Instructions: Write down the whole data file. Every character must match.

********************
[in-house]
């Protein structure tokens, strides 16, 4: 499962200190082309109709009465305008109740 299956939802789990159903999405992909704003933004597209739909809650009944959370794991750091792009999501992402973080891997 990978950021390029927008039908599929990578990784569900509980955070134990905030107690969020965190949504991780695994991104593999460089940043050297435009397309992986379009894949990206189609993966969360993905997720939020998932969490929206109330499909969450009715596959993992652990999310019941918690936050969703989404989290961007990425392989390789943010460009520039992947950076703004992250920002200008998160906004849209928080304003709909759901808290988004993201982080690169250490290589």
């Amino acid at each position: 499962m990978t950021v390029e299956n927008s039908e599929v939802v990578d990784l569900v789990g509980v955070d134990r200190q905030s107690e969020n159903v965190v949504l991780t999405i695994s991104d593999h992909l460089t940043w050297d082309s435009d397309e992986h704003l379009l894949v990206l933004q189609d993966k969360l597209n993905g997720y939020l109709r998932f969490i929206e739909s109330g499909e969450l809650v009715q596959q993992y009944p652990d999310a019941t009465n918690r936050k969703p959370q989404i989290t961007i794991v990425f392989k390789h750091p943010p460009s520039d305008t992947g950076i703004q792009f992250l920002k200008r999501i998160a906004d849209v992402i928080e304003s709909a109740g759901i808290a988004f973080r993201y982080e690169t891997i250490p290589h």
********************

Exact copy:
[in-house]
């Protein structure tokens, strides 16, 4: 499962200190082309109709009465305008109740 299956939802789990159903999405992909704003933004597209739909809650009944959370794991750091792009999501992402973080891997 990978950021390029927008039908599929990578990784569900509980955070134990905030107690969020965190949504991780695994991104593999460089940043050297435009397309992986379009894949990206189609993966969360993905997720939020998932969490929206109330499909969450009715596959993992652990999310019941918690936050969703989404989290961007990425392989390789943010460009520039992947950076703004992250920002200008998160906004849209928080304003709909759901808290988004993201982080690169250490290589």
């Amino acid at each position: 499962m990978t950021v390029e299956n927008s039908e599929v939802v990578d990784l569900v789990g509980v955070d134990r200190q905030s107690e969020n159903v965190v949504l991780t999405i695994s991104d593999h992909l460089t940043w050297d082309s435009d397309e992986h704003l379009l894949v990206l933004q189609d993966k969360l597209n993905g997720y939020l109709r998932f969490i929206e739909s109330g499909e969450l809650v009715q596959q993992y009944p652990d999310a019941t009465n918690r936050k969703p959370q989404i989290t961007i794991v990425f392989k390789h750091p943010p460009s520039d305008t992947g950076i703004q792009f992250l920002k200008r999501i998160a906004d849209v992402i928080e304003s709909a109740g759901i808290a988004f973080r993201y982080e690169t891997i250490p290589h």